Tuesday, March 16, 2010

What Does It Take?


Why does it usually take a crisis, or an incident, or a crash, or a death before people take action? In the olden days, we were all Boy Scouts: We prepared for the unexpected. These days, many don’t think with a future in mind. Here are some thoughts to restart the engine.

If you suffer from incontinence, don’t go to the comedy club.
If you’re running out of room in your closet, don’t buy a new outfit.
If you don’t have money to cover next month’s credit card bill, don’t charge something (unless it’s essential, of course, like a new set of golf clubs).
If you’re preparing for a colonoscopy, don’t fart.

Simple enough, right? But it seems the world still needs a wet fart to stop the inevitable.

Take our local Department of Human Services, for example. They condoned years of sexual abuse upon someone I know, because the father always has the right to “visit” his child. They recently allowed the death of another child. Evidence for both was presented to them, but their zombies and directors ignored and did not heed all the reports. Their excuses and “investigations” are many, but if you have ever met a social services director or caseworker, you know why they aid and abet perpetrators. I doubt this taxpayer-supported group will ever take action when and where it matters.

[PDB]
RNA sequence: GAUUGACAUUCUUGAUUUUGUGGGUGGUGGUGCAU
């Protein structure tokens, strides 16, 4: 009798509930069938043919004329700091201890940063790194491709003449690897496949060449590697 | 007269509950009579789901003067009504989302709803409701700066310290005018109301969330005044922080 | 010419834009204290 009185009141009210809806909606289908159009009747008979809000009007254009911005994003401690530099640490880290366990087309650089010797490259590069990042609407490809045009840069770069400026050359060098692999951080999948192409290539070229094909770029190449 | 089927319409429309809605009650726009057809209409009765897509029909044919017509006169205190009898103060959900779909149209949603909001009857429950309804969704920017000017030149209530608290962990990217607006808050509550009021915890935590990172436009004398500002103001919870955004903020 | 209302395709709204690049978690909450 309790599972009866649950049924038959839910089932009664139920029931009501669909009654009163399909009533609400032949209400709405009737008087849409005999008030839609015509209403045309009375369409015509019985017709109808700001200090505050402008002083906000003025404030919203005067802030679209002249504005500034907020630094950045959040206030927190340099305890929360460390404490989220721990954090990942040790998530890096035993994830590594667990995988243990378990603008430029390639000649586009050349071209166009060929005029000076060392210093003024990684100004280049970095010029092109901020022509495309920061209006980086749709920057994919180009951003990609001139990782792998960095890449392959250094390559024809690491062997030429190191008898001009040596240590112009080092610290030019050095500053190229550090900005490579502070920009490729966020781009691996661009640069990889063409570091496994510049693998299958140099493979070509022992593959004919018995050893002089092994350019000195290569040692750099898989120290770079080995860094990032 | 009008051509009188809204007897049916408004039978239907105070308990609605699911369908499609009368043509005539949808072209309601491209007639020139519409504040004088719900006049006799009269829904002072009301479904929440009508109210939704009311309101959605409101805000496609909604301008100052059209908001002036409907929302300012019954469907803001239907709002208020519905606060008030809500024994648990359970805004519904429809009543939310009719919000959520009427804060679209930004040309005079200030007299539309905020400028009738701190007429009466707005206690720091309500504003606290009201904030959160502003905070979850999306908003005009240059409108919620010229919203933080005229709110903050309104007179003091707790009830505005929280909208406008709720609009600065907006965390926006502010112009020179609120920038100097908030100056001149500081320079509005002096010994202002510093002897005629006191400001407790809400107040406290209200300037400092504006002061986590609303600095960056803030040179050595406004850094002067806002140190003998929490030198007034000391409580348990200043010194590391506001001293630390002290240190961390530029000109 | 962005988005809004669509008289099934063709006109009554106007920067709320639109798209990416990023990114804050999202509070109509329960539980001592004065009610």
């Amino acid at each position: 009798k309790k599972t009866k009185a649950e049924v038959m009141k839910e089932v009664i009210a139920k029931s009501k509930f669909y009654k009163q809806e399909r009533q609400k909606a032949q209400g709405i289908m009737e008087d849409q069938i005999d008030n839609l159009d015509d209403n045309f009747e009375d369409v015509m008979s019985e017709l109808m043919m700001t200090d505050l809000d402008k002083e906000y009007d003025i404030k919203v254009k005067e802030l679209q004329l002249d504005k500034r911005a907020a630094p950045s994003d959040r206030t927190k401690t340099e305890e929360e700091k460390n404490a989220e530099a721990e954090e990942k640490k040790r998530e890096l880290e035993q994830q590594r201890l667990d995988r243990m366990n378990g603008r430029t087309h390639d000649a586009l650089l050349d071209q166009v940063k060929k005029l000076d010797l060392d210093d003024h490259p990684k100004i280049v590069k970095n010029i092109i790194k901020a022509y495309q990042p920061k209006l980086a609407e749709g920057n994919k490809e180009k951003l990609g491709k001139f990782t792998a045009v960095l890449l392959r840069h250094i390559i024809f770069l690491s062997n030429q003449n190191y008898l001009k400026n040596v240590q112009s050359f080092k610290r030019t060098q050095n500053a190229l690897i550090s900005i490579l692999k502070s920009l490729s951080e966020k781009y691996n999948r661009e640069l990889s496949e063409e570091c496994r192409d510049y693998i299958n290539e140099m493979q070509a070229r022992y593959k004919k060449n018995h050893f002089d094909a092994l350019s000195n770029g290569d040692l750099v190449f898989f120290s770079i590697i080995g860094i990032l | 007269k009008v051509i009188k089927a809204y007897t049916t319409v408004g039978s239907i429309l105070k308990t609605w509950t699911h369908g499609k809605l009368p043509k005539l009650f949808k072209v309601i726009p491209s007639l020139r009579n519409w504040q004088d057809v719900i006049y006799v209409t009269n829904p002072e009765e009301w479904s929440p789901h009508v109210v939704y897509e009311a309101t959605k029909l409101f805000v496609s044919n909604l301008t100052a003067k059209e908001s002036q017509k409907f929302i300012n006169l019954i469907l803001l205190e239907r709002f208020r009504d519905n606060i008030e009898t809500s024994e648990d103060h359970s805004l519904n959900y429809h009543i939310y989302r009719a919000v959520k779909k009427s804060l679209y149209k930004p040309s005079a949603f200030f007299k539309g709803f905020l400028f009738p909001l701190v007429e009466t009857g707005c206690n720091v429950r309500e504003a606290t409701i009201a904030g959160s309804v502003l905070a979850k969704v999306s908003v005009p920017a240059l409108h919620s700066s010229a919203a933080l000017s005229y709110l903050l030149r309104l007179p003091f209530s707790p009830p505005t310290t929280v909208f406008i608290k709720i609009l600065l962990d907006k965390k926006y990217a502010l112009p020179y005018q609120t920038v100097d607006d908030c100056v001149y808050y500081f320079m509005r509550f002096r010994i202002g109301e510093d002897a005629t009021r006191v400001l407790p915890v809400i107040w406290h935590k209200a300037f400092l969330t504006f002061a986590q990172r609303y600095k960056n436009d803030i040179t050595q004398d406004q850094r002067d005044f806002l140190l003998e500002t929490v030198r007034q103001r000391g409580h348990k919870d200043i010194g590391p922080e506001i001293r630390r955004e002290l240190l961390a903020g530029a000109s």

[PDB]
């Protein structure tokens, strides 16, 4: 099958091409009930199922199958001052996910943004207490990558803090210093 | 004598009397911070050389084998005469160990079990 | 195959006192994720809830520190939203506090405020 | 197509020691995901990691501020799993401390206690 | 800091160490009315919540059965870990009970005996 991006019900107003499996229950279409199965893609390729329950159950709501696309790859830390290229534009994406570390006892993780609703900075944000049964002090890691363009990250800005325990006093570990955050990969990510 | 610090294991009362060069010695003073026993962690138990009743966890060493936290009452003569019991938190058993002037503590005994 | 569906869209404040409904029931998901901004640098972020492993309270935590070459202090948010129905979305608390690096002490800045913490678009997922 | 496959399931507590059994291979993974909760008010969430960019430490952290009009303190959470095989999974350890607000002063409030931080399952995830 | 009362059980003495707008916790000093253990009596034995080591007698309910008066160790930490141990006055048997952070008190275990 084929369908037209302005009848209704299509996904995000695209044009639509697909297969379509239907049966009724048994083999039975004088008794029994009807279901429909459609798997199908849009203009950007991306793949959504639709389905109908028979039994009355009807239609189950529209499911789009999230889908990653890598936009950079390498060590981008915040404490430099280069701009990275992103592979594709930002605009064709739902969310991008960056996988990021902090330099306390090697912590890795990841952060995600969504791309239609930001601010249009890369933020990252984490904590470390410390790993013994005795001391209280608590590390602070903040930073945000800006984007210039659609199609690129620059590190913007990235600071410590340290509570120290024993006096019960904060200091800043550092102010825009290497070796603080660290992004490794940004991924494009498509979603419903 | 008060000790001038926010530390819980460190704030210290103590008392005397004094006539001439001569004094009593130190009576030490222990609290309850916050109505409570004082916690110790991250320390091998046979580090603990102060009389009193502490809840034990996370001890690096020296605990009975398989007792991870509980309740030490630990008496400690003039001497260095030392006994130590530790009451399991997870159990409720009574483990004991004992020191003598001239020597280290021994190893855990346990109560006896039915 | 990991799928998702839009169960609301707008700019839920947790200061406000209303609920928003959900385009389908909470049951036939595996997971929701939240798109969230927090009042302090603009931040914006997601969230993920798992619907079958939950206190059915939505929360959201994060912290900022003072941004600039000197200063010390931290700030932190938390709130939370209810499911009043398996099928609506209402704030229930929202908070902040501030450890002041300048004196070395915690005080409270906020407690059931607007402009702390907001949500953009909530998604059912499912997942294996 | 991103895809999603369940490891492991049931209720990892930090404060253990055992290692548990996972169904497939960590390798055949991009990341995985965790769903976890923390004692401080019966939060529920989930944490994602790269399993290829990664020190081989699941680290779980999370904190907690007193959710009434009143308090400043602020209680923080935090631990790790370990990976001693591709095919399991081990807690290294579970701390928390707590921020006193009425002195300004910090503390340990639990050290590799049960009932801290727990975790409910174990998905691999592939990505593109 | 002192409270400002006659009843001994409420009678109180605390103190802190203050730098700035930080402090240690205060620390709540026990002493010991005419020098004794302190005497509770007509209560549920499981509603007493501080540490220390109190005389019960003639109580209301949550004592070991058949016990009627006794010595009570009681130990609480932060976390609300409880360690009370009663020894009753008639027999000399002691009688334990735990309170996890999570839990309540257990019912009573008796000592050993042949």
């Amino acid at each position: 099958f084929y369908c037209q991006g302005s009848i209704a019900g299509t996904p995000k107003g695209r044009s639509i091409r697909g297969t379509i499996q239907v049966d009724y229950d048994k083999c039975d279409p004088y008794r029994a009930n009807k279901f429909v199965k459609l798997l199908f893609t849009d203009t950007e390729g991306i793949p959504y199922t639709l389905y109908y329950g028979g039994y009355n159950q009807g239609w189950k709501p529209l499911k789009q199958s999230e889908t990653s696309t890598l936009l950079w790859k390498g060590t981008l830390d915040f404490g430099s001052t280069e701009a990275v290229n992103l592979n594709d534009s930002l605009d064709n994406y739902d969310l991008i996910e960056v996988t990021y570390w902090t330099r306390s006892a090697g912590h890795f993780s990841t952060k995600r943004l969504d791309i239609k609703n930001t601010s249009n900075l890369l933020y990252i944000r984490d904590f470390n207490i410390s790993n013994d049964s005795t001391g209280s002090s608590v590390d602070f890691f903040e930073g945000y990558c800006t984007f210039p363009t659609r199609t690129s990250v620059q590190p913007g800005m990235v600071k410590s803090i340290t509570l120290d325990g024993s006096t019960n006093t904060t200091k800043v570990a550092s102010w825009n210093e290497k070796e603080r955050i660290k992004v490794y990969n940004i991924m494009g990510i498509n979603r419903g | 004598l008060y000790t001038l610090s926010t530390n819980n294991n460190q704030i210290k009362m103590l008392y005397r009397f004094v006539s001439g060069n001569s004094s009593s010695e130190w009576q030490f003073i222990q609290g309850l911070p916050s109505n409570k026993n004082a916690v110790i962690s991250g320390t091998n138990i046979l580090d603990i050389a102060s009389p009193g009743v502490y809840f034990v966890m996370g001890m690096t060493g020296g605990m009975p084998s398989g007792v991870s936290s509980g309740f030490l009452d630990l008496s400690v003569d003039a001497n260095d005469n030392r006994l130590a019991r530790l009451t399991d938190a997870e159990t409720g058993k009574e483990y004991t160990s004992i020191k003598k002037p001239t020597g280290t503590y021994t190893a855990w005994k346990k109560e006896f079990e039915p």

And the pope. Gee. I suspect the hieroglyphs were on the rectory wall—Homo sapiens’ first pornography—but fear of retribution and demerits kept victims from telling their stories. My girlfriend from Mexico and my Nana in Wisconsin were molested as young girls by their priests. My friend hid the fact for 40 years out of fear; Nana moved to a different town to live with her aunt. I now understand one of the reasons why so many friends “used to be” Catholic, though I question why three of my mom’s cousins became nuns and one a priest. Do French priests commit improper acts too? How many more crises will it take before priest predators are stopped? Will the Catholic church just sweep them under the floor mat?

Do you think one of Major Nidal Malik Hasan’s peers, superiors, or anyone who knew his character should have guided this guy into a white, spongy room? Too many people are scared to report a potential incident.

Who wants to be the narc? Who would like to say, “I could have prevented that”?

It all starts here: you and me having enough courage and concern to thwart a disaster, whether it’s environmental, spiritual, physical, or emotional.

Let’s avoid social services altogether, teach the pope that condoms don’t increase the problem of HIV AIDS, report extremists, and prepare for the unexpected wet fart.

We can do it.

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